• Poor touchscreen responsiveness

The Lenovo N20 is like most other Chromebooks out there, but boasts the additional benefit of a 300 degree rotating hinge and touchscreen capabilities, all at the relatively low price point that we’ve come to expect from such devices.

With steady and impressive growth, Chromebooks have certainly found some success over the past year or so. Functionality can be limited if you’re dependent on a lot of offline apps and programs that you are used to on a traditional Windows PC. But for those that are fine with a completely web-centric experience, Chromebooks offer a fantastic and cheap alternative. It’s not Android, but run Chrome OS, and are definitely Google, and so, we’ll be taking a closer look at one that released earlier this year. Here’s our in-depth review of the Lenovo N20 Chromebook!


On the design front, the Lenovo N20 Chromebook does look a lot like any other run of the mill low-cost laptop. Made entirely of plastic, this device doesn’t have the flashiest or the most unique design, but what it does offer is a solid build quality, while being very thin, lightweight, and compact, making this a perfectly portable companion.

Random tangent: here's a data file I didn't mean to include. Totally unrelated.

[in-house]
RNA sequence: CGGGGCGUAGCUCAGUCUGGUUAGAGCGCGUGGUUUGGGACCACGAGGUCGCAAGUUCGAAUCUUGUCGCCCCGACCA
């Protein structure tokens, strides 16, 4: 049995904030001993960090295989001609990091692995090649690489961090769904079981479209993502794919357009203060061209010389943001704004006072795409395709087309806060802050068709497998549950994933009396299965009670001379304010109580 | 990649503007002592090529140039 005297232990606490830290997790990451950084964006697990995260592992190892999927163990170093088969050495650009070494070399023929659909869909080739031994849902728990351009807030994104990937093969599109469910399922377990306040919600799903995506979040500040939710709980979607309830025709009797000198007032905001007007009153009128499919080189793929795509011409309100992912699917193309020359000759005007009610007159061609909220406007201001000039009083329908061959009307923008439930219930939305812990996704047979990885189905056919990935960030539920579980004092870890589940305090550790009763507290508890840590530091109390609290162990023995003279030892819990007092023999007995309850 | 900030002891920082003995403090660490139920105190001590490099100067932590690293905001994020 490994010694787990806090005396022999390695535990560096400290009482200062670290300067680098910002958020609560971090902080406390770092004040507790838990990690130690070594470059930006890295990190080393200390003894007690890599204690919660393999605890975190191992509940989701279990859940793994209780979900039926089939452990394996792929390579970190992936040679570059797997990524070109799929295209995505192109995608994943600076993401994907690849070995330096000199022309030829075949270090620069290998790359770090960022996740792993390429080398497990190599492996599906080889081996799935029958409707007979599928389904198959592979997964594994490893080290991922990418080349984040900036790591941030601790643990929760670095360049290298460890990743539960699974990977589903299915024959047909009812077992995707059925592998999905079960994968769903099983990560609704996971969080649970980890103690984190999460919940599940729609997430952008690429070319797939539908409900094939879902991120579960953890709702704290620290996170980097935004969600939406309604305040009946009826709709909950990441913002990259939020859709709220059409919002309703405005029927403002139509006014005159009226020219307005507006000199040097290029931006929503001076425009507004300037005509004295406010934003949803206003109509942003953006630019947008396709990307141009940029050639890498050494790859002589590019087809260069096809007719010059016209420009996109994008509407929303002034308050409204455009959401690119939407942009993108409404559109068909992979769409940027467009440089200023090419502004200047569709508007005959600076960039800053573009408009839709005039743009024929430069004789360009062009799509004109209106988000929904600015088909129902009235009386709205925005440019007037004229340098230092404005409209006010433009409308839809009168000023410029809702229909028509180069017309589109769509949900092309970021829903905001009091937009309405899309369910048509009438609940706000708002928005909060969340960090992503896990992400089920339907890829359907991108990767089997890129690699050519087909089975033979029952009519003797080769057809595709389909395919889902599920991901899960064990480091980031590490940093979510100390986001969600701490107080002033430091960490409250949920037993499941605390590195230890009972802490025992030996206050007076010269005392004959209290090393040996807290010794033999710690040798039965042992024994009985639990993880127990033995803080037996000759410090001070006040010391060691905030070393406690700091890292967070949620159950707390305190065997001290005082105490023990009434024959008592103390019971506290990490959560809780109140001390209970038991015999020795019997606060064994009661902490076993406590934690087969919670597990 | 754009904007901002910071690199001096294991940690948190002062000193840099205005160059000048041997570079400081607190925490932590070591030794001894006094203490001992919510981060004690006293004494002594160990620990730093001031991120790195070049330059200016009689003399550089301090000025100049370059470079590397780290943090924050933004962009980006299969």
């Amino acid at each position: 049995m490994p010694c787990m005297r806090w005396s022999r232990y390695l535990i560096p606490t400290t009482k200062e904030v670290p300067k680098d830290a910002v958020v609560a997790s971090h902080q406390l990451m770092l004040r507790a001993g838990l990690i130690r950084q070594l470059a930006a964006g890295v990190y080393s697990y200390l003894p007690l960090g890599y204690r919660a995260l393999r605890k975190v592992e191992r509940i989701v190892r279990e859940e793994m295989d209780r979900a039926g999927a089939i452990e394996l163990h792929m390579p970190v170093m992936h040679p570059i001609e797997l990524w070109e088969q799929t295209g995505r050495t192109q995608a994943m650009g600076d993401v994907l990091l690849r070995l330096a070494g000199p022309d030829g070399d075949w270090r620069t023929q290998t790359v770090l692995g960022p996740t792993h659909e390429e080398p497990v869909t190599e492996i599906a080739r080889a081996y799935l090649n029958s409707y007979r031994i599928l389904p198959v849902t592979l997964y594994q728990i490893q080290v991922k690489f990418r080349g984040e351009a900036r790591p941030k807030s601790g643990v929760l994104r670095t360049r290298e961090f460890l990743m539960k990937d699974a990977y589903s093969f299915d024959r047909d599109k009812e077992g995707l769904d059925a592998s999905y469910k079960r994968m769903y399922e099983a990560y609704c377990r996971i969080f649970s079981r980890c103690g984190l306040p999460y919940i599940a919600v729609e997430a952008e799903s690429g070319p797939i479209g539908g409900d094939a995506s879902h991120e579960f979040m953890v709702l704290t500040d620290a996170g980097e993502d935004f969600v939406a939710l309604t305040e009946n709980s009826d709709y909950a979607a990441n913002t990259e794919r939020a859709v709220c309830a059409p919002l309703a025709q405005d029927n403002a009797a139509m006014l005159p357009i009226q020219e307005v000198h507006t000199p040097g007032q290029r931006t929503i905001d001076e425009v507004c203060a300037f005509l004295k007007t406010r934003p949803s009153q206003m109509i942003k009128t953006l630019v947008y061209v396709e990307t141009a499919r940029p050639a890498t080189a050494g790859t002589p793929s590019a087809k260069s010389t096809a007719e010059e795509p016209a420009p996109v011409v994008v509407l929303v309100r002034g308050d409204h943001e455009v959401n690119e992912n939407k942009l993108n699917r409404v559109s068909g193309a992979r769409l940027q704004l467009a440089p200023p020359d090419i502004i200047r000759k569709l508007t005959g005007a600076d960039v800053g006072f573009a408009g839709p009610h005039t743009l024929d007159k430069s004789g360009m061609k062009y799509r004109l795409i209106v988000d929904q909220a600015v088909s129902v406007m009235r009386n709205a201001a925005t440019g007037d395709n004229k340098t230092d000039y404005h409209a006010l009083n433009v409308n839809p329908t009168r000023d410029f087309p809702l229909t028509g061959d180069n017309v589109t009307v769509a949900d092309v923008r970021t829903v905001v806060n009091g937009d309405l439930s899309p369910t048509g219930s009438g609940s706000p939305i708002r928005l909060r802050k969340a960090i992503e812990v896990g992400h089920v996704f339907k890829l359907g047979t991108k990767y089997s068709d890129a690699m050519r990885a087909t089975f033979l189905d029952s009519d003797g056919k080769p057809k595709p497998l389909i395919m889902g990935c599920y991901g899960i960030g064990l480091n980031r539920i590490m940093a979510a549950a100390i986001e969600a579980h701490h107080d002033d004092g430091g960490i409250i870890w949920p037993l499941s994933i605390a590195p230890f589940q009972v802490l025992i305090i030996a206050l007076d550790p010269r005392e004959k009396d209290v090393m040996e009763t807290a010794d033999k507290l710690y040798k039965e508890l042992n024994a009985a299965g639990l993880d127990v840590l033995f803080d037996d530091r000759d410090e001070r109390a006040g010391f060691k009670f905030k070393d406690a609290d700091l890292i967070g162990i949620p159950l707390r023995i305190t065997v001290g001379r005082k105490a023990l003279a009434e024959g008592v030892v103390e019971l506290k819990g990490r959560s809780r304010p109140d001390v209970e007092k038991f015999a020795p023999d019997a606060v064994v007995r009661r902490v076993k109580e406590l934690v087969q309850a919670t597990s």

Lenovo N20 Chromebook-47

Looking around the laptop, on the left side is where you’ll find a proprietary charging port, a USB 3.0 port, a mini-HDMI port, and the headphone jack. On the right is a USB 2.0 port, the power button, and a SD card slot. On the bottom are some small rubber feet, that keep the device in place when resting on a table or any other flat surface. These rubber feet also keep the laptop slightly elevated, which is particularly useful when using the speakers. The speakers are also placed at the bottom, but do sound surprisingly decent, and don’t get muffled because of their unfortunate placement, because of the rubber feet.

Lenovo N20 Chromebook-4